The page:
Maps of the World: What Unites & Divides

There has been a set of amusing and edifying maps that have received some attention on the web:

40 Maps They Didn’t Teach You In School

Some I had seen before, but many were new to me. The one that caught my attention was about freedom of press. It is the type of thing that gets me thinking.

The US just gets a satisfactory rating, along with Australia, much of Europe, four countries in South America (including the large Argentina), six countries in Africa, and some of the island countries off the coast of China. Satisfactory isn’t bad, but it certainly isn’t great. A rather sad state of affairs for supposedly freedom-loving Americans.

What is more predictable are the countries that get a good rating, although not entirely predictable. Canada, of course, gets a better rating than the good ol’ US of A. Also, a large section of Northern Europe predictably rates well. Among the British Isles, it appears only Ireland has a good rating. What is mind-blowing is that Nambia in Southern Africa rates good as well.

Sadly, America is less than great. More like middling, if anything. But anyone paying attention already knew that.

In response to that map, the Washington Post put out its own sampling of maps:

40 maps that explain the world

What stands out to me is how similar the US is to many countries Americans wouldn’t identify with.

The US is a majority Christian country, like the rest of the Americas and also like the entirety of Southern Africa (the majority of the African continent, in fact). More interestingly, the US has about the same number of atheists as Argentina and Saudi Arabia.

Canada and Europe follow the typical pattern in having more gay rights than the US, but the protected freedom for gays is also higher in South America and South Africa. South America even has high rates of tolerance for gays, although less so in South Africa. The US has moderate tolerance for gays, but we just don’t believe in protecting their rights like other Americans. This tolerance rating doesn’t seem to have anything to do with religion since, for example, Canada has the same atheist rating as the US.

One would suspect that tolerance correlates to diversity. Familiarity and empathy tend to go hand in hand.

Despite being an immigrant nation, the US is only average on the ethnic diversity scale. South America and Africa are more diverse. It says a lot too that Canada is more diverse, as Canada rates better than the US on most measurements (either the American Dream emigrated North or always was there). Europe is shown as the least ethnically diverse region in the world, although Spain a country with millennia of multicultural history is more middling like the US (maybe unsurprising as more than half of the US used to be part of the Spanish Empire; then again, Hispanic Mexico is more ethnically diverse than both the US and Spain).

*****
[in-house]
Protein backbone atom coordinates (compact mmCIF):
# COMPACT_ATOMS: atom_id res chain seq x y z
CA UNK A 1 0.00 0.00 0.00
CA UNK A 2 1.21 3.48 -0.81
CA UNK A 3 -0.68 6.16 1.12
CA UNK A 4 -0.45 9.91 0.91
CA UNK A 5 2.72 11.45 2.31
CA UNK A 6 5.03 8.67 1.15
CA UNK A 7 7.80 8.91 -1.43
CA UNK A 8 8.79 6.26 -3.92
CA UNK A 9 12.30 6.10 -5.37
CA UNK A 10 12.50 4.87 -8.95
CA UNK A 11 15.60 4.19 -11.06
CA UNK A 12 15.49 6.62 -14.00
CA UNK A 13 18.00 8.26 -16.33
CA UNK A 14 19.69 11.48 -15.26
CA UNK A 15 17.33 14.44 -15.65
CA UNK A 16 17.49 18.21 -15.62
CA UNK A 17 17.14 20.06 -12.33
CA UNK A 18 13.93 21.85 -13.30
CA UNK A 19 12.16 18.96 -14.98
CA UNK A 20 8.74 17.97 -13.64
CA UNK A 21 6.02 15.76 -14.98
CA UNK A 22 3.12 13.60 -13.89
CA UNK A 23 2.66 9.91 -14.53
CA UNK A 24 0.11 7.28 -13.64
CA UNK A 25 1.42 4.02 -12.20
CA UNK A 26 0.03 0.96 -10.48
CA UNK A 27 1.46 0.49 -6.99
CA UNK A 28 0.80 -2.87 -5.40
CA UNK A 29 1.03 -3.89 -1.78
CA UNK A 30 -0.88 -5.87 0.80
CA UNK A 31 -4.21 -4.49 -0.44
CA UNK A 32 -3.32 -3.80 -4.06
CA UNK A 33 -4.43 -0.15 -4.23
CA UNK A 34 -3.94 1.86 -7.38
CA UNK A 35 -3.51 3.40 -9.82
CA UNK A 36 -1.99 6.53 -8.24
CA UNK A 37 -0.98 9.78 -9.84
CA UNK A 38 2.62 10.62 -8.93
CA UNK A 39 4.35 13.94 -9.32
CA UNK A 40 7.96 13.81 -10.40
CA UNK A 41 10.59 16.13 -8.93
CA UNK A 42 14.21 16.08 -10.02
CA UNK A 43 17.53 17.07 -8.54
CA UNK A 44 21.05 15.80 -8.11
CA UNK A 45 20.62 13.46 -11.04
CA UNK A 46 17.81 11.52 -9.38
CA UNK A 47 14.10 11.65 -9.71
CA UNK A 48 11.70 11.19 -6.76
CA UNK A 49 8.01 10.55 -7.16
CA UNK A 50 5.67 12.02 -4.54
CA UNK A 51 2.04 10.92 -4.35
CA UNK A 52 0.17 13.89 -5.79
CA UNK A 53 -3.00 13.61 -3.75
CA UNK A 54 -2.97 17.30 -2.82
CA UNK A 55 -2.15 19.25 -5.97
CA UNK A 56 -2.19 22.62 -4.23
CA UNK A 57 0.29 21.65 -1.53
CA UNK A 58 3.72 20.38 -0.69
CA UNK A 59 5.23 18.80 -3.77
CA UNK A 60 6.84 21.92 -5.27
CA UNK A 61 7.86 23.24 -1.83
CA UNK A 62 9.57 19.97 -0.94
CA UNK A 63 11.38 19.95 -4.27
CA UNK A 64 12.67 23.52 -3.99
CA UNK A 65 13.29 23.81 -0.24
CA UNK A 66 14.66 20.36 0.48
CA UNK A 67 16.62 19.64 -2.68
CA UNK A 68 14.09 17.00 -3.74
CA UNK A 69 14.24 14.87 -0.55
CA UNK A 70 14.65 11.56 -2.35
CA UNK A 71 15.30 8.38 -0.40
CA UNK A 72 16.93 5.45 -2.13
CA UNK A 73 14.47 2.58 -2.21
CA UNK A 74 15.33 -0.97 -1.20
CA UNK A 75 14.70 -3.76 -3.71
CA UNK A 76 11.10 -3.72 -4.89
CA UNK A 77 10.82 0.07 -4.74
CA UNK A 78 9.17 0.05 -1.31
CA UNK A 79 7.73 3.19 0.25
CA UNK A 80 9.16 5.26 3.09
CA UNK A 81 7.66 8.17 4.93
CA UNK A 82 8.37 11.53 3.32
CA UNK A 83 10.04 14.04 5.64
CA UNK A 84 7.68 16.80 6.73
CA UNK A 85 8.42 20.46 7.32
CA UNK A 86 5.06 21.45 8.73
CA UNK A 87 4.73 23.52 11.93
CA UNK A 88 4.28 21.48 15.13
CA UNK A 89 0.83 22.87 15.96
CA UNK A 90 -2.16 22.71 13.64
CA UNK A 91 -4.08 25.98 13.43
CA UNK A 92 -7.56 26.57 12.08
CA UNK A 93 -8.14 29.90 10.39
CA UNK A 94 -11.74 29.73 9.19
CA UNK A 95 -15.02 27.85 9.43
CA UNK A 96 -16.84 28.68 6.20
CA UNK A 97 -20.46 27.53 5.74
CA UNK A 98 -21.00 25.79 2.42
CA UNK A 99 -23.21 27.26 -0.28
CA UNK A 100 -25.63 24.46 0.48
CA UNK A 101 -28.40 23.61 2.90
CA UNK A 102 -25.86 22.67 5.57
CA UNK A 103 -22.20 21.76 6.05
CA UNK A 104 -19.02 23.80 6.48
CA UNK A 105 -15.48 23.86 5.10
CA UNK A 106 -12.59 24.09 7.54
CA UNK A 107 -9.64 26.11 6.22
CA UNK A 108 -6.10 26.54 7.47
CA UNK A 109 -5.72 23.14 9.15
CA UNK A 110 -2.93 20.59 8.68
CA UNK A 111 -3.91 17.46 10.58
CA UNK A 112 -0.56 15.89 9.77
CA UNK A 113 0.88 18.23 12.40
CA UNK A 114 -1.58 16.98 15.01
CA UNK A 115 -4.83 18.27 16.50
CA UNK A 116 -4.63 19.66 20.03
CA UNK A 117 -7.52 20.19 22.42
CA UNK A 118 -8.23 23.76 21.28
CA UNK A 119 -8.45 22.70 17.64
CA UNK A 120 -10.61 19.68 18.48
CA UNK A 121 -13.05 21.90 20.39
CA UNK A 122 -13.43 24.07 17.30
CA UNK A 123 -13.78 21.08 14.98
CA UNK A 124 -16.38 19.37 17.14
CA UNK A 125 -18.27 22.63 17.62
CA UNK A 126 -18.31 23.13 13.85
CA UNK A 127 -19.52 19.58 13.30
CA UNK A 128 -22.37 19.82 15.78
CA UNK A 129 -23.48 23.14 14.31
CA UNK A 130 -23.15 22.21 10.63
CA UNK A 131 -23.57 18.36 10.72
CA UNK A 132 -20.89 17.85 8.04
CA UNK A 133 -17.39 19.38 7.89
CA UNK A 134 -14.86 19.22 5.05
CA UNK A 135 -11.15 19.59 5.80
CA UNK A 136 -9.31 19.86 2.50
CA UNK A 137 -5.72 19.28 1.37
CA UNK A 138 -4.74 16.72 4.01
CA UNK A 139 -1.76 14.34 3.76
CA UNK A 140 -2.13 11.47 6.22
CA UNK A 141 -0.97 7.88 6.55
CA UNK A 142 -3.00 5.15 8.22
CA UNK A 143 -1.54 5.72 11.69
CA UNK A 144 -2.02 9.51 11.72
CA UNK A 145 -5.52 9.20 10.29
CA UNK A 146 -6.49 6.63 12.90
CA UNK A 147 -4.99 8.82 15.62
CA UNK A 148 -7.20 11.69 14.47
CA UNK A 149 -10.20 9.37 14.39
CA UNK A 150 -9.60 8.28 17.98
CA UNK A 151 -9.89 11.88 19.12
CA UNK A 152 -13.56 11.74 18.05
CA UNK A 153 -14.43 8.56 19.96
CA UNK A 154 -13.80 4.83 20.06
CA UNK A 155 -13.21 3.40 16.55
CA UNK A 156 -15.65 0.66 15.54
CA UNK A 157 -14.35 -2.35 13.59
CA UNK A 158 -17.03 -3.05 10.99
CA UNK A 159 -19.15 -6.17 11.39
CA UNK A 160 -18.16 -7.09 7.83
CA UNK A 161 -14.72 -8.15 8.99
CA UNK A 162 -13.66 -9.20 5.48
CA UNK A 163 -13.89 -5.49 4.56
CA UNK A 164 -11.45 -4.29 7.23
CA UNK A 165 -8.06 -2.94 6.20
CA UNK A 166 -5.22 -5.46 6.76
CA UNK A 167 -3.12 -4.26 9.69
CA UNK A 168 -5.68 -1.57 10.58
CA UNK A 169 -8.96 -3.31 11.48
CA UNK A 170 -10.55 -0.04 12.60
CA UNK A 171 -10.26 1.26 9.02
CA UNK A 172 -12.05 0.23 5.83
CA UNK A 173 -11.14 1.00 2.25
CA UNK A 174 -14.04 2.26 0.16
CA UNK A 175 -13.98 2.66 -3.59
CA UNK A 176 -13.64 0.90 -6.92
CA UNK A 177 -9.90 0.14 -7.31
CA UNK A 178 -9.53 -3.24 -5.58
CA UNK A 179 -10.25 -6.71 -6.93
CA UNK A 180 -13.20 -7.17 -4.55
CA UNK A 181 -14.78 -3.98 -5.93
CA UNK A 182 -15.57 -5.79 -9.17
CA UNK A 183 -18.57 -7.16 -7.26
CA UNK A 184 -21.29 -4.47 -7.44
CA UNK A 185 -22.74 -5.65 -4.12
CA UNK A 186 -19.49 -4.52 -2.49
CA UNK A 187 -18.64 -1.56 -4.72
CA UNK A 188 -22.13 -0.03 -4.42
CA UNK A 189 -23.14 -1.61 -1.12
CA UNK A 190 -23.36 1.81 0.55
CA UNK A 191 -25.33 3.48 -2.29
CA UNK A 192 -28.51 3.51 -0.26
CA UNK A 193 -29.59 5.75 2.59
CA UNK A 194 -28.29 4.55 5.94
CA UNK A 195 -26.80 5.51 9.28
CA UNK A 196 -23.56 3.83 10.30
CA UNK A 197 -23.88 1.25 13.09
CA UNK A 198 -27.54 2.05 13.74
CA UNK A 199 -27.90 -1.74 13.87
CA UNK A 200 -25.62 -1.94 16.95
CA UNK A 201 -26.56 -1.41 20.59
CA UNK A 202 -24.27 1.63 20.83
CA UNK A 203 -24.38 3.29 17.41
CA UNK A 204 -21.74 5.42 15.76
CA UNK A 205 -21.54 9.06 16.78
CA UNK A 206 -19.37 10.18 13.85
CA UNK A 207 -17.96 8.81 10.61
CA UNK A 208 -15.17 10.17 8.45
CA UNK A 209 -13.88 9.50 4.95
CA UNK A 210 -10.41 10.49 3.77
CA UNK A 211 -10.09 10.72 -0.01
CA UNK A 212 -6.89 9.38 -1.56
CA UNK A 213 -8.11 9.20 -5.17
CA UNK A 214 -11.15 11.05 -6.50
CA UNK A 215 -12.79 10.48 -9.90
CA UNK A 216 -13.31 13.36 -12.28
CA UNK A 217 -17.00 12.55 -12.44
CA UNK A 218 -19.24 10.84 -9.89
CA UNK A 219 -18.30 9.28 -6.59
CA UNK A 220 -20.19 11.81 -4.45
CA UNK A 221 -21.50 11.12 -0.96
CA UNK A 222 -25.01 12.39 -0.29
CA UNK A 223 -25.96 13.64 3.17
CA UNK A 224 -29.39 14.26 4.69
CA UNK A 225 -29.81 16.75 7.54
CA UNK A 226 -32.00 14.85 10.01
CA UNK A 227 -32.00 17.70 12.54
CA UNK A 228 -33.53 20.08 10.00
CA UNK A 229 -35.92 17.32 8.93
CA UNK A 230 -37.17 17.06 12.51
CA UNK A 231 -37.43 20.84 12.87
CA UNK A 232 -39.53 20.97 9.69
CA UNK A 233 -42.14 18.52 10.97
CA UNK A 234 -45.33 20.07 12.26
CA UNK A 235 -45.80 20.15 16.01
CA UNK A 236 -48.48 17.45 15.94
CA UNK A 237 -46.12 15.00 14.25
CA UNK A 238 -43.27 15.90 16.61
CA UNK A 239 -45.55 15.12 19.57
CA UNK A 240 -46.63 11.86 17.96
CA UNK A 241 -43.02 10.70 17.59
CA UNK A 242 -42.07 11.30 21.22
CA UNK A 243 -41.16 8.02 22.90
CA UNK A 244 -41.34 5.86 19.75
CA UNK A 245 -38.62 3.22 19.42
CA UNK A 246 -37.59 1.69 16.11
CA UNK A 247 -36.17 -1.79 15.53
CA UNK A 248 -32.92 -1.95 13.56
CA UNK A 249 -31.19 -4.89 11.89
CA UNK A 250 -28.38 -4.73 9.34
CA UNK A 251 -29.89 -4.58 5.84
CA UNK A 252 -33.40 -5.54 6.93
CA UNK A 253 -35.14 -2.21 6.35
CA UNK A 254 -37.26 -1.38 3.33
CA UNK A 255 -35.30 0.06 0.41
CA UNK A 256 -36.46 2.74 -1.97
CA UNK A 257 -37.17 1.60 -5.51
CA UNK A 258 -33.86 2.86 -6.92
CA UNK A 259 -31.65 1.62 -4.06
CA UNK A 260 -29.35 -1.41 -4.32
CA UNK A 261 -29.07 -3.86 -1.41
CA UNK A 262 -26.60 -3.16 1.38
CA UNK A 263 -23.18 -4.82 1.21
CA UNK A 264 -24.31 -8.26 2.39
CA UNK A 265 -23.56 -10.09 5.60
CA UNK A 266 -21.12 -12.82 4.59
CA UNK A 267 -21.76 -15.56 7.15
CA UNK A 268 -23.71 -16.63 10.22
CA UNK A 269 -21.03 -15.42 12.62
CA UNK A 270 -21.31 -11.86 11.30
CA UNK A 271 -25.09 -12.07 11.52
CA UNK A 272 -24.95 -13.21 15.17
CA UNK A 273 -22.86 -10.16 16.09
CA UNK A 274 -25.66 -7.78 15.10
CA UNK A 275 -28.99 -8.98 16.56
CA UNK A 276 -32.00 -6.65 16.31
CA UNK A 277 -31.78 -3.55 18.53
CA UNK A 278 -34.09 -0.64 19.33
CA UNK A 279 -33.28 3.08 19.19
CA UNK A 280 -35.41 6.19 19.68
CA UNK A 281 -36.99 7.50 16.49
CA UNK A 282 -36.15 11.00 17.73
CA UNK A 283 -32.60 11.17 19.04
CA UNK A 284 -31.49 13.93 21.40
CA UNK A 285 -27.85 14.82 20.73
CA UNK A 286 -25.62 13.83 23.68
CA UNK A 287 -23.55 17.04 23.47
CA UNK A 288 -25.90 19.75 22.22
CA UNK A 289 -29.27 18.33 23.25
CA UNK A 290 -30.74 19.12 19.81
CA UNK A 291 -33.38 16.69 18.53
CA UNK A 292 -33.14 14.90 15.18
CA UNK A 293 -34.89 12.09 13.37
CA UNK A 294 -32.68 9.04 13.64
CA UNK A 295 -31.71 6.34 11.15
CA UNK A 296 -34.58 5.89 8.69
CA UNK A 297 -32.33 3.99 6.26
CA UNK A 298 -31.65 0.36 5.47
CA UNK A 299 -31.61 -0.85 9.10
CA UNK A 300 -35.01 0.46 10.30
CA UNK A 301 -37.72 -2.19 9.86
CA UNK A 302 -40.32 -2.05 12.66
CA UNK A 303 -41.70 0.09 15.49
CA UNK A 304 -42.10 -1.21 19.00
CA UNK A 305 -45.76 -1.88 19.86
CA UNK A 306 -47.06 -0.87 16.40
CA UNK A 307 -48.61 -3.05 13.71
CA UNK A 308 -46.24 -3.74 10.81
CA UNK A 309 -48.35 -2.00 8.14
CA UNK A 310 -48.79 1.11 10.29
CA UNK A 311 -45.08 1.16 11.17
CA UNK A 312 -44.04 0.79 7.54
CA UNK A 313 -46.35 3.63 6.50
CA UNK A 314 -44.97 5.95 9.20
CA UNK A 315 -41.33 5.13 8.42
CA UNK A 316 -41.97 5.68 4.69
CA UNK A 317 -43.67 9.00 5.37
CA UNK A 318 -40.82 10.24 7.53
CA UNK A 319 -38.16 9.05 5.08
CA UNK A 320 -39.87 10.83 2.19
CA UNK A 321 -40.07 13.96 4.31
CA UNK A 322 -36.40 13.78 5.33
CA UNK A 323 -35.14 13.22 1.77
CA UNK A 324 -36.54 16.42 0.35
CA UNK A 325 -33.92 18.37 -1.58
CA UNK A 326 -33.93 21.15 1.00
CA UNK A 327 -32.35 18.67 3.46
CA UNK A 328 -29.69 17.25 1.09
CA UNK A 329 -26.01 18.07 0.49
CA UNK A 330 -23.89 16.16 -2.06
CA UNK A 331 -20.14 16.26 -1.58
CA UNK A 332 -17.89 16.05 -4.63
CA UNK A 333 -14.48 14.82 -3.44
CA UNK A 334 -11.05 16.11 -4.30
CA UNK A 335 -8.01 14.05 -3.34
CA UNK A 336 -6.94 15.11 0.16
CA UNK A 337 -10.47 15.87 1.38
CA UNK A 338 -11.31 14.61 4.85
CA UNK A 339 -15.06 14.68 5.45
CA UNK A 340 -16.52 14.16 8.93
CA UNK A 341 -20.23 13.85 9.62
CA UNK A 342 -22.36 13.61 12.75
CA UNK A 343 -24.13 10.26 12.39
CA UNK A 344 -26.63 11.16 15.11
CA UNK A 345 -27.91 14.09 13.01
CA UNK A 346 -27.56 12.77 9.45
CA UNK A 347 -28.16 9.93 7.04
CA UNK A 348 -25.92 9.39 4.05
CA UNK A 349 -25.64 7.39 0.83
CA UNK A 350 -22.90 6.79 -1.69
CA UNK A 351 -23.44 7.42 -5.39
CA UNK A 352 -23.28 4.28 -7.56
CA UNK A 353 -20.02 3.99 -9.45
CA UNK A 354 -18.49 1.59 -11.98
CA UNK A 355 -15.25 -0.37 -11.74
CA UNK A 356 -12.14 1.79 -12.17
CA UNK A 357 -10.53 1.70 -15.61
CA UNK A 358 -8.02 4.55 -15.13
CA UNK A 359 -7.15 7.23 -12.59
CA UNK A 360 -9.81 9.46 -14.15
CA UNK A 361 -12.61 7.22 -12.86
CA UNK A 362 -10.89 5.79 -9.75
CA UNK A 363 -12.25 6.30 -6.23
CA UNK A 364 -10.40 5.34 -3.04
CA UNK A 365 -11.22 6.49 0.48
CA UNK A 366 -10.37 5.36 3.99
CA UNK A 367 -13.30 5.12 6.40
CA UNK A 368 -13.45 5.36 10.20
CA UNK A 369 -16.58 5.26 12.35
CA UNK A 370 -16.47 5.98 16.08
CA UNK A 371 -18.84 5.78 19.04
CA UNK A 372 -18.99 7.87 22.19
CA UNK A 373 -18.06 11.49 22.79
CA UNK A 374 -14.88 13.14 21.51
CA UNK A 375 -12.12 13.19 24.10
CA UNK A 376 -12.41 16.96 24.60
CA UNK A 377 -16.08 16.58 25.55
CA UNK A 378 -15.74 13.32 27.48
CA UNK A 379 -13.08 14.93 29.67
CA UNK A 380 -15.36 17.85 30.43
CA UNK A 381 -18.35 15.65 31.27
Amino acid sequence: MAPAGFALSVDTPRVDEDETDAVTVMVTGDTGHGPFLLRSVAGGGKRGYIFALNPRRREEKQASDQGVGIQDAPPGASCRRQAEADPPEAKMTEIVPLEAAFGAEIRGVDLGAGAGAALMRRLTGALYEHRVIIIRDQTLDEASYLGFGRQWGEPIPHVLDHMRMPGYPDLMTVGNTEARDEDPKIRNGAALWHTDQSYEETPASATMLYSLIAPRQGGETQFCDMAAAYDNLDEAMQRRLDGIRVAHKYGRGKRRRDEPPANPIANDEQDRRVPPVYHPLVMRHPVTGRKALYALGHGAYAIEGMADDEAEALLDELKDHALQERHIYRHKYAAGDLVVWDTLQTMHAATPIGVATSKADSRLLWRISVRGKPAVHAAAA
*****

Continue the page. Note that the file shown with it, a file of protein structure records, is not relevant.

I must admit I feel suspicious about the ethnic diversity map because I don’t know how ethnic diversity is being defined and measured. The US might be middling simply because the population is so mixed up with ethnic intermarriages. Reading the related article, it sounds more like the researchers were measuring ethnic perception which I’m not sure is the best method. I’m thinking that what is being measured is more about whether people identify more with their nation or with their ethnic group (tribe, clan, etc). Developed countries have show more ethnic homogeneity because more people simply identify with their country.

Racial tolerance is a good measure for comparison. In this, the US and Canada are the same (and also Australia, the other British-founded country). So is most of the rest of the Americas, Central and South. Europe is a mixed bag. Spain has a fair amount of racial tolerance. The most tolerant in Europe are Britain and most northern countries. Interestingly, once again South Africa fits in here as well. Pakistan for some reason also rates well in racial tolerance.